One of the key planks in the argument posed by opponents of the NFL’s protests is that players don’t have the right to protest while on the job, that owners have the final say as to what can and can’t be said in the workplace.
Now that Dallas Cowboys owner Jerry Jones has explicitly stated that players who kneel for the anthem won’t be playing, a labor union is challenging Jones’ presumption of all-encompassing power over his employees.
Local 100 of the United Labor Unions has filed a complaint charging that Jones’s implicit demands of players violated the National Labor Relations Act. “[T]he employer, evidenced by repeated public statements, is attempting to threaten, coerce and intimidate all Dallas Cowboys players on the roster in order to prevent them from exercising concerted activity protected under the act by saying that he will fire any players involved in such concerted activity,” the National Labor Relations Board said in its filing.
Jones has not actually threatened to fire players, instead saying they “will not play,” but a labor union spokesman told ESPN that is a “distinction without difference when it comes to the law.”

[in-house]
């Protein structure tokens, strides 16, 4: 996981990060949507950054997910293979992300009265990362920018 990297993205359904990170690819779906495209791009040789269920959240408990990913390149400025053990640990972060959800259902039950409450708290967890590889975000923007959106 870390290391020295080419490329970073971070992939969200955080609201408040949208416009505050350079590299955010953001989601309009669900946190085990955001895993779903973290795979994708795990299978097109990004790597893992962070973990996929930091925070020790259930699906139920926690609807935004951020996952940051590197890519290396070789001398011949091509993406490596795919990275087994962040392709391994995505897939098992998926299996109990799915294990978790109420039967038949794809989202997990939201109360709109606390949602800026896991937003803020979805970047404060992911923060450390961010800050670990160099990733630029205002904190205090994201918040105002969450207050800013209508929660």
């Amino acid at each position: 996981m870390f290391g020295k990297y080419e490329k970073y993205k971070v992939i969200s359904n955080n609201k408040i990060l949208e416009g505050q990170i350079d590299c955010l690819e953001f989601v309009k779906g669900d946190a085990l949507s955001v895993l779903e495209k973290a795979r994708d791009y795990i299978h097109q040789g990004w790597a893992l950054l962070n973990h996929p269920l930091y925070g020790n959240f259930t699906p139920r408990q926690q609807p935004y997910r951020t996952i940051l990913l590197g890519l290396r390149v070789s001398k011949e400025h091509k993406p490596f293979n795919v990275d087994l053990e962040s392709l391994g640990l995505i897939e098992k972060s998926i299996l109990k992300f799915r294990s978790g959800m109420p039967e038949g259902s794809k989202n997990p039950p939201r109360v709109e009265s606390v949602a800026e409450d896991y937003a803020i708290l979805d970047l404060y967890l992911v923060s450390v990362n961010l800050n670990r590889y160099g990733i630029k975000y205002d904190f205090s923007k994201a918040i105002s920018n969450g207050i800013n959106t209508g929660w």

The NFL’s game operations manual has said players “should” stand for the anthem, a stance NFL commissioner Roger Goodell reaffirmed Tuesday in a memo to team owners. “Like many of our fans, we believe that everyone should stand for the National Anthem,” Goodell wrote. But there’s a gap between “should” and “must,” and in trying to bridge that gap, Jones overreached, the labor union contends.
The NLRB will investigate the case and will take it to trial if it determines a violation occurred and a settlement can’t be reached.
Meanwhile, Jones appeared to moderate his stance the tiniest bit on Tuesday, allowing for the possibility of pre-anthem protests similar to what the Cowboys did prior to their game against the Arizona Cardinals in Week 3. “If we’re going to have any other recognition the place to have it is before the anthem in my view and be real clear that it’s not associated with the anthem,” Jones told 105.3 The Fan in Dallas. “I think it’s real important for our players that they have that to reply to anybody whether they’re asking them to express themselves or not that the way we do it where I work, where I earn my livelihood, is that we stand for the flag.”
It’s impossible to overstate the new distraction that Jones has now created in the Cowboys’ locker room, as well as others across the NFL. Players must decide whether paychecks outweigh principles, and star players must decide whether to take the heat for lesser-known teammates. This story isn’t going away, and it’s no longer just the players driving the narrative.
Jay Busbee is a writer for Yahoo Sports and the author of EARNHARDT NATION, on sale now at Amazon or wherever books are sold. Contact him at firstname.lastname@example.org or find him on Twitter or on Facebook.
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